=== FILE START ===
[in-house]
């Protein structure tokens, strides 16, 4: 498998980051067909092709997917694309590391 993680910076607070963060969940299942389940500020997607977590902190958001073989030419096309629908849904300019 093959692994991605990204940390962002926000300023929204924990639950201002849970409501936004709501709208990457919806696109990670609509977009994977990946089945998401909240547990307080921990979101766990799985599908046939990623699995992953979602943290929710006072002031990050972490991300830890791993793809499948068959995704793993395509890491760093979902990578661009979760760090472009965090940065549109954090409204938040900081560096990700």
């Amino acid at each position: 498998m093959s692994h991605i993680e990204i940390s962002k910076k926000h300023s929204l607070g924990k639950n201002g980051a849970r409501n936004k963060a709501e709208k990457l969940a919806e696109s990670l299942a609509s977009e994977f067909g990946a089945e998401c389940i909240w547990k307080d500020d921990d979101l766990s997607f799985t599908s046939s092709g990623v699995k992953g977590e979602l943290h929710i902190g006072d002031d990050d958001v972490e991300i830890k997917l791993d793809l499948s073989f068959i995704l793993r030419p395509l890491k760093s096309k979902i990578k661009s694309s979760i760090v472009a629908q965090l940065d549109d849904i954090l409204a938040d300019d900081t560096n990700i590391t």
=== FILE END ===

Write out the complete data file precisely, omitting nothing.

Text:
[in-house]
């Protein structure tokens, strides 16, 4: 498998980051067909092709997917694309590391 993680910076607070963060969940299942389940500020997607977590902190958001073989030419096309629908849904300019 093959692994991605990204940390962002926000300023929204924990639950201002849970409501936004709501709208990457919806696109990670609509977009994977990946089945998401909240547990307080921990979101766990799985599908046939990623699995992953979602943290929710006072002031990050972490991300830890791993793809499948068959995704793993395509890491760093979902990578661009979760760090472009965090940065549109954090409204938040900081560096990700």
């Amino acid at each position: 498998m093959s692994h991605i993680e990204i940390s962002k910076k926000h300023s929204l607070g924990k639950n201002g980051a849970r409501n936004k963060a709501e709208k990457l969940a919806e696109s990670l299942a609509s977009e994977f067909g990946a089945e998401c389940i909240w547990k307080d500020d921990d979101l766990s997607f799985t599908s046939s092709g990623v699995k992953g977590e979602l943290h929710i902190g006072d002031d990050d958001v972490e991300i830890k997917l791993d793809l499948s073989f068959i995704l793993r030419p395509l890491k760093s096309k979902i990578k661009s694309s979760i760090v472009a629908q965090l940065d549109d849904i954090l409204a938040d300019d900081t560096n990700i590391t």